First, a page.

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Friday, February 8, 2002
Updated: February 12, 4:12 PM ET
Why the Pro Bowl went Hawaii

By Locke Peterseim
Special to Page 2

It's not easy for NFL players, coaches, and sports media folk, having to trudge all the way down to Honolulu every February for the Pro Bowl. They have to put up with the sun, the beaches, the poi, and, of course, the inevitable "Wanna get lei-ed?" and "Book 'em, Danno!" jokes.

Jon Gruden
A trip to the Pro Bowl in Hawaii can take the edge off NFL tough guys like Raiders coach Jon Gruden, pictured with his son, Jon II.
So why Hawaii? Why suffer such hardship just for an all-star game? Why travel more than 2,300 miles to a place that wasn't even a state until someone decided in 1959 that American men's shirts were sorely lacking in gaily colored flowers and so something must be done? (That's right: the 1941 attack on Pearl Harbor did not technically take place in the United States. However, "Blue Hawaii," Elvis' 1960 attack on Angela Lansbury and cinematic taste, did.)

The postseason NFL all-star game began in 1939, when the New York Giants -- who had lost 27-0 to the Packers in the NFL championship game -- played a team of all-stars comprising NFL players and standouts from independent West Coast pro teams. (In the 1930s, several pro leagues had formed in California but had quickly fallen apart. By 1939, the big attractions out West were the Los Angeles Bulldogs and independent player Kenny Washington, the former UCLA All-America tailback and teammate of Jackie Robinson. The NFL had banned Washington for his failure to be Caucasian, though later he would join the NFL the year before Robinson would break the color barrier in Major League Baseball.)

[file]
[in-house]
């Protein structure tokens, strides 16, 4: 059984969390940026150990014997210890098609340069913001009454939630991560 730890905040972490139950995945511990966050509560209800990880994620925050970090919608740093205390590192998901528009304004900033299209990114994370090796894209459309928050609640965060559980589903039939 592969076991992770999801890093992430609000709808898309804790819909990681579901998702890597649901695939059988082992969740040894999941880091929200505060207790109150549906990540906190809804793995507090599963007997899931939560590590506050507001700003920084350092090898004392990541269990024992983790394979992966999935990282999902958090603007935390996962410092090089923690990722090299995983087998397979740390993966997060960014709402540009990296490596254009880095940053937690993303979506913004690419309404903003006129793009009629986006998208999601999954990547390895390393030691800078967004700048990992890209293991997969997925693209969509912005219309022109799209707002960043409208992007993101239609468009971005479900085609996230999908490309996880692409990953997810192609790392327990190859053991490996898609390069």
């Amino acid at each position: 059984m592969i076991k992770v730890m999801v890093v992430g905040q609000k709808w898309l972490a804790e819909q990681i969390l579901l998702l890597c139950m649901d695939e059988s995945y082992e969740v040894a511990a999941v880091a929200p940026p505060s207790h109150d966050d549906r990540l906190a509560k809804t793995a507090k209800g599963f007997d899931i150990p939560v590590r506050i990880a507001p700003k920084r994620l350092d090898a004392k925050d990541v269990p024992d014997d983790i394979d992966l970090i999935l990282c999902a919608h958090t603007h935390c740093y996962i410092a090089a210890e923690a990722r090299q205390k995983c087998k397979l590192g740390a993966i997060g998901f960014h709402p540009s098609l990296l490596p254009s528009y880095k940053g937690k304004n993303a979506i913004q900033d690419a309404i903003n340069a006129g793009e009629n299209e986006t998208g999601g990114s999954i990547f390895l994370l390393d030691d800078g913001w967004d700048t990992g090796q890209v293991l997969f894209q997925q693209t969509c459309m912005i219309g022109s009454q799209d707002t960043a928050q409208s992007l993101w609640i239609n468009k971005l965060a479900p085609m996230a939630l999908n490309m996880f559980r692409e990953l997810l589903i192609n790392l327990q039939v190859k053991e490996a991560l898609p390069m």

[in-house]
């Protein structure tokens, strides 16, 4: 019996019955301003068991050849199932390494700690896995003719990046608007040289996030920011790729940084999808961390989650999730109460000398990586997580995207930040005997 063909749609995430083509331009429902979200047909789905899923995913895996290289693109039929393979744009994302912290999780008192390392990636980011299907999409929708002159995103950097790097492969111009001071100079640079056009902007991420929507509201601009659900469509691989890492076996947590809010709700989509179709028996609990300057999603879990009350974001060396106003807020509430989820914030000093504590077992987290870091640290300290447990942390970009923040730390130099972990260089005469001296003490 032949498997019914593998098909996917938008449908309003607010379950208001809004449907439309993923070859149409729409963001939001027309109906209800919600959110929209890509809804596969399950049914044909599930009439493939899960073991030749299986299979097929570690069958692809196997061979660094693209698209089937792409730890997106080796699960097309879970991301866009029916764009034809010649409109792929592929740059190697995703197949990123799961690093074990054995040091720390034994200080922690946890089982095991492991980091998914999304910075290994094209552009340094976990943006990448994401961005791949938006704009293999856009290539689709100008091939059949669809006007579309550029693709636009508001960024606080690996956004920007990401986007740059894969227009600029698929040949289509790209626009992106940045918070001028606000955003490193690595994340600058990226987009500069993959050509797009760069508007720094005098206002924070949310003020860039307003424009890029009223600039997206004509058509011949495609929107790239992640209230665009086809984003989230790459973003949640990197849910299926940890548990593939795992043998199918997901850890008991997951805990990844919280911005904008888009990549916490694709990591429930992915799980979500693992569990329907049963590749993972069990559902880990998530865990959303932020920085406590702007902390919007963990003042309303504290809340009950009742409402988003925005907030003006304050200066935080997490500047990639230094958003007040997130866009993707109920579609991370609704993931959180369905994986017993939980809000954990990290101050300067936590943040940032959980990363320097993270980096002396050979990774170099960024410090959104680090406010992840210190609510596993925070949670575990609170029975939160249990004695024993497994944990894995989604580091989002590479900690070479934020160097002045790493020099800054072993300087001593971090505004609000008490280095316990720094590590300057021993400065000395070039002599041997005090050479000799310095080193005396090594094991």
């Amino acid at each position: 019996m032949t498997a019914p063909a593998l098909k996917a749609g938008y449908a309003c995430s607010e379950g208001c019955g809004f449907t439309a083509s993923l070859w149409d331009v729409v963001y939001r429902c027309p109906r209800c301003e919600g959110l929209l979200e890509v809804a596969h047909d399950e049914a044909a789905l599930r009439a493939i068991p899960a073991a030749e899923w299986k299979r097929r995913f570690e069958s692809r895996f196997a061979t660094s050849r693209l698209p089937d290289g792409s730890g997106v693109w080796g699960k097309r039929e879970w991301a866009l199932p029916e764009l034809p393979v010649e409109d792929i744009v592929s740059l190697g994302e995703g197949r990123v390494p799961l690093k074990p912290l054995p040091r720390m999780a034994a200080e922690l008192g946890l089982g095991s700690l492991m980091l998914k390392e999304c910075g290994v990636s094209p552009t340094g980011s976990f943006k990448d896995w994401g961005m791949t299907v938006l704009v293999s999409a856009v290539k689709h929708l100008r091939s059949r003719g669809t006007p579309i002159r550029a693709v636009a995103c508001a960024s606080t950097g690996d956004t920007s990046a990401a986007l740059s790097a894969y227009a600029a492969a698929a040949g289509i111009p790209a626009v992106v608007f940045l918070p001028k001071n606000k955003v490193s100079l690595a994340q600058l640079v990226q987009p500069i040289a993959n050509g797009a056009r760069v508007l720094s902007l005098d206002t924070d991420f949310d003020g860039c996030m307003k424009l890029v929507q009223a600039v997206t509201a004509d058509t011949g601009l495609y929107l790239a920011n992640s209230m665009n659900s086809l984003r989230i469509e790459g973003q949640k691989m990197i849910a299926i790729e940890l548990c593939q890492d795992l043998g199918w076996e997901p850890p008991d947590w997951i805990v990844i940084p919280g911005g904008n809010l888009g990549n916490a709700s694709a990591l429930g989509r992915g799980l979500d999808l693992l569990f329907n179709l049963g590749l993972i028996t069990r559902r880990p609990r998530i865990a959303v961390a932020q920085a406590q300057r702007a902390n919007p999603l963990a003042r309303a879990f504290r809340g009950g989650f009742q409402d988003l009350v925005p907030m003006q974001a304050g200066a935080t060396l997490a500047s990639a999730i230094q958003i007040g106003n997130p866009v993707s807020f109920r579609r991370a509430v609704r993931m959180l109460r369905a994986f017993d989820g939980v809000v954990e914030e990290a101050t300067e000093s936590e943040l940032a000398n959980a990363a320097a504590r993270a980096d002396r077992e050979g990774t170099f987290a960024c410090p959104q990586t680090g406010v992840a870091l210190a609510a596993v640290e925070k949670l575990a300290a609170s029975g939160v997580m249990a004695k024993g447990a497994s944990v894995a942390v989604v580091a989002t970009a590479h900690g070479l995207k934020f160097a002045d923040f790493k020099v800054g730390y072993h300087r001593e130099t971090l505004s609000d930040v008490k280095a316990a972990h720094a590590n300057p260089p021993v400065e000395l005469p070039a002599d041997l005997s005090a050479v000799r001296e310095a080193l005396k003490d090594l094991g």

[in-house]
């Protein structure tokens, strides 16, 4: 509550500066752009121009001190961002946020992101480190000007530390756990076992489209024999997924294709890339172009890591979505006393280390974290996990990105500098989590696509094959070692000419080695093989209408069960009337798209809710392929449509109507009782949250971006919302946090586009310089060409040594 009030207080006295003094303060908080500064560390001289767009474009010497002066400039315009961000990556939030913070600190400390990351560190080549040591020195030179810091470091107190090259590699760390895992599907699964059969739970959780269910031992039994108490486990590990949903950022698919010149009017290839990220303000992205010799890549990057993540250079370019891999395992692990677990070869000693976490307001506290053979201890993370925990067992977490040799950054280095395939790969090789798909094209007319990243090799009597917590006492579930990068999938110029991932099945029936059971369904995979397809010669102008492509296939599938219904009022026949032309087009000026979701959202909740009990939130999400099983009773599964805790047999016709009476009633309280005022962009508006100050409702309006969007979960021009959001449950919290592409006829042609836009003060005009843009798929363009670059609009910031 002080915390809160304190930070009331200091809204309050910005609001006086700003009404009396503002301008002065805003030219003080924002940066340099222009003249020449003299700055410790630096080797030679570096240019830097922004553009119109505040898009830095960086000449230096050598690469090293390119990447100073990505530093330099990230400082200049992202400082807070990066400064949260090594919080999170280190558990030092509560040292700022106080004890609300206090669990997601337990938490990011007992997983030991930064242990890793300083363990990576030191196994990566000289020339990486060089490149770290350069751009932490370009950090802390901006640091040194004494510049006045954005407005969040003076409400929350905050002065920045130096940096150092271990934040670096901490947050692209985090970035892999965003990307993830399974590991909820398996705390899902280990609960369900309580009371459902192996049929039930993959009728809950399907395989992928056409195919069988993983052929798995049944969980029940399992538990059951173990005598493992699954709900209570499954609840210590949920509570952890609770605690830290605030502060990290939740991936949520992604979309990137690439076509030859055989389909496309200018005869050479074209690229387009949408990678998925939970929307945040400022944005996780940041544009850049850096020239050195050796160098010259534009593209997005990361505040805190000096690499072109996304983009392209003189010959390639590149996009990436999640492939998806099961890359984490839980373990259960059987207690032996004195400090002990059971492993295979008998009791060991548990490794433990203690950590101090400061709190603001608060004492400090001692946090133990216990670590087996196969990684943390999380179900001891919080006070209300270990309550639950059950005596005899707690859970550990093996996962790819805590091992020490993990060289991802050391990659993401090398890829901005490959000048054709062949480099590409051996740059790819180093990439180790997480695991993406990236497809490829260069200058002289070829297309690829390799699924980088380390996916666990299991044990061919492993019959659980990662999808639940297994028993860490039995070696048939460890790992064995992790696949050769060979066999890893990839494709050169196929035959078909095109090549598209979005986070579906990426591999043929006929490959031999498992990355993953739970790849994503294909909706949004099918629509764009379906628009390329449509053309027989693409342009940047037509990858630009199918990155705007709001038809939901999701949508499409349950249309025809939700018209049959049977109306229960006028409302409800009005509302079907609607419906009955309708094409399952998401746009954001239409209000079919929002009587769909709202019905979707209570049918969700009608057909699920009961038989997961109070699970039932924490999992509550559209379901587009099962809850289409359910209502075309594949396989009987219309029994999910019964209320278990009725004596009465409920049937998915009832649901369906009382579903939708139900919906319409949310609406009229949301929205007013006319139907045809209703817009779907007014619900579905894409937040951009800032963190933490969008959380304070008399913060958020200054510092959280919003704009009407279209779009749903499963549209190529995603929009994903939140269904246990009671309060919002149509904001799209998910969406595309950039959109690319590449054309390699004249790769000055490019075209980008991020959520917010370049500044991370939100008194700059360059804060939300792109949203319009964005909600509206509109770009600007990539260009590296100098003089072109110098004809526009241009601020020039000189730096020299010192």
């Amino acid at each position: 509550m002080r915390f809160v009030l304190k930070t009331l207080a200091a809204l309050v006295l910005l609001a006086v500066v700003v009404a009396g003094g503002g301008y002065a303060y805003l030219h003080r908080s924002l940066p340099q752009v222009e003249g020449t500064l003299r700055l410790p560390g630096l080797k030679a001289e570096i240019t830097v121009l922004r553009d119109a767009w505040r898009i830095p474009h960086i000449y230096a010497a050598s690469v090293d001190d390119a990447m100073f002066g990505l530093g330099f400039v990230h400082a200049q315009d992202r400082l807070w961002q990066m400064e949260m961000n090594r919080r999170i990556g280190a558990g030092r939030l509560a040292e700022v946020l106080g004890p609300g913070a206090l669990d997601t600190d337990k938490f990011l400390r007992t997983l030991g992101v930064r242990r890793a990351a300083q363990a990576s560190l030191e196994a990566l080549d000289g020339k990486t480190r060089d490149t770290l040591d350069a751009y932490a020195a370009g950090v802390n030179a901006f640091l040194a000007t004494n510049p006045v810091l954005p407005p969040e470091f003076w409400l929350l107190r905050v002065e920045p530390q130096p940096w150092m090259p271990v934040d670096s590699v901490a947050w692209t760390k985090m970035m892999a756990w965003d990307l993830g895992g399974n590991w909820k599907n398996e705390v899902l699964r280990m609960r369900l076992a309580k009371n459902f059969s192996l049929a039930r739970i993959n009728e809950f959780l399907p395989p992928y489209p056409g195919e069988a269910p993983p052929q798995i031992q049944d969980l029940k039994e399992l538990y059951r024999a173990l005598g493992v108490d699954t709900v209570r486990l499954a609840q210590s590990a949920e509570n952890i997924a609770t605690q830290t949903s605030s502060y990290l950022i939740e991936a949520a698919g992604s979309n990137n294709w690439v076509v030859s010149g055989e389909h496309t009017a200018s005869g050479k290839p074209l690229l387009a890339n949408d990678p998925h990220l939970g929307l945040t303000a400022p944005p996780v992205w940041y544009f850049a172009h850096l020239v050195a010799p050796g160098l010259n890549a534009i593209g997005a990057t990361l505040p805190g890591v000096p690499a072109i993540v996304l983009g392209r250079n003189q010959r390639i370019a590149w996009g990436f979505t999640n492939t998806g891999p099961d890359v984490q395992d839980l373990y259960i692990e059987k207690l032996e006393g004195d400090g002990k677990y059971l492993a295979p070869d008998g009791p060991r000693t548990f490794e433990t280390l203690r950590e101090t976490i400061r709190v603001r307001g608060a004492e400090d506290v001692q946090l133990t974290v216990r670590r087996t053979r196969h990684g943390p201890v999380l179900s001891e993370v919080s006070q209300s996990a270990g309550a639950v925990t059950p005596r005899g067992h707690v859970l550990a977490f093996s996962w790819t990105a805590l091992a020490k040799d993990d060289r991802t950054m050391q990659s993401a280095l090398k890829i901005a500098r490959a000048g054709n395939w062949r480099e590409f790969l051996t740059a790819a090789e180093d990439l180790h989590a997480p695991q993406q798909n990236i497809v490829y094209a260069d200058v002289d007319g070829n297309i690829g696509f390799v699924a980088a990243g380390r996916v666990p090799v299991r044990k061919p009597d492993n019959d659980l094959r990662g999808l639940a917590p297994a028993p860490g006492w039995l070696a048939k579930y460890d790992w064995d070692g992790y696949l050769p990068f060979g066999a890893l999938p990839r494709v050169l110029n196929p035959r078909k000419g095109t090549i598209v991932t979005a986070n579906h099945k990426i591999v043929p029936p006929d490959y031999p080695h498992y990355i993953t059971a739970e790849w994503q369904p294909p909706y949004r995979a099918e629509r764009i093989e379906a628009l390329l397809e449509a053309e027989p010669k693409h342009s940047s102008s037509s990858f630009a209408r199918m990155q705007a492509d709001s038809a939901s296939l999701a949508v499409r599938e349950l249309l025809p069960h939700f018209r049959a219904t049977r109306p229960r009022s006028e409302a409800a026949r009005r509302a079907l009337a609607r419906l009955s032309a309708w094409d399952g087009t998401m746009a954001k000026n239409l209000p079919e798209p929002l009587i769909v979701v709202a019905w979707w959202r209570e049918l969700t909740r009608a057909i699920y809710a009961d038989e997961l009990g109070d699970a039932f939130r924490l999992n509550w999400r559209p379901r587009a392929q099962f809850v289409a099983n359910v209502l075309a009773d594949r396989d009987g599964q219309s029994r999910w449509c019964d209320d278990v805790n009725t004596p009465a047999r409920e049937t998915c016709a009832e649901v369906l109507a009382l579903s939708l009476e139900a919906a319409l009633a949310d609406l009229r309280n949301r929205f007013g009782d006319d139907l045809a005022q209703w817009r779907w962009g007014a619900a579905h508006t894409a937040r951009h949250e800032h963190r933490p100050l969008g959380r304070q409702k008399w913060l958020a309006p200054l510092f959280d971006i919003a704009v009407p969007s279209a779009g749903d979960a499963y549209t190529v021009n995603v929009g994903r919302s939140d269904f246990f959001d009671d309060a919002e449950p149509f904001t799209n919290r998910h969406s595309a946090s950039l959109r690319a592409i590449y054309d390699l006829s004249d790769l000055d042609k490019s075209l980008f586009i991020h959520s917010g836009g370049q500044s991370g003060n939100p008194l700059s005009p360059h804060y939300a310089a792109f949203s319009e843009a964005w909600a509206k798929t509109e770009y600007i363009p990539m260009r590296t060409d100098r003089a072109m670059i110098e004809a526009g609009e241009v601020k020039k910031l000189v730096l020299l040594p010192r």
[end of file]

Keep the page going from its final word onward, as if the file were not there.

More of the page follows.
That first version of the Pro Bowl, which was short-lived (ending in 1942), was played in South Central L.A., at the other Wrigley Field, the home of chewing-gum emperor William Wrigley's Pacific Coast League Angels, which was modeled down to the ivy-covered outfield wall after the "Friendly Confines" a couple thousand miles to the east.

The Pro Bowl returned in 1951, this time as a matchup between the NFL's American and National Conferences, renamed the Eastern and Western Conferences in 1954. Following tradition, the Pro Bowl games between 1951 and 1970 were played at Memorial Coliseum in Los Angeles.

The merger of the NFL and AFL in 1970 ushered in the modern era of Pro Bowls. The game was played in Los Angeles from 1971 to 1973, and then drifted around the country for a while, avoiding winter wonderlands like Buffalo and Green Bay for milder clime such as Tampa, New Orleans, Miami, and Dallas.

In 1980, Hawaii was giddy about its role as the original host of the Superstars competition, but realized that to be truly American, it needed a meaningless NFL game. So, the plucky young state (just turned 21!) wooed the NFL with leis and Jack Lord in a Speedo, and got the Pro Bowl the same year that "Magnum, P.I." debuted. Hawaii's tourism officials sure earned their poi that year.

And there the Pro Bowl has remained for 22 years. Will it be forever? Maybe. The Hawaii Tourism Authority paid the NFL $19.5 million to host the game from 2002 to 2005, but Orlando bid to host the game during the 1990s, and will likely do so again.

"Closer Look" will be a regular Page 2 feature, exploring a hot sports topic in greater detail. Locke Peterseim is a contributing editor at Britannica.com. He has never been to Hawaii, but he has watched many episodes of "Hawaii Five-0."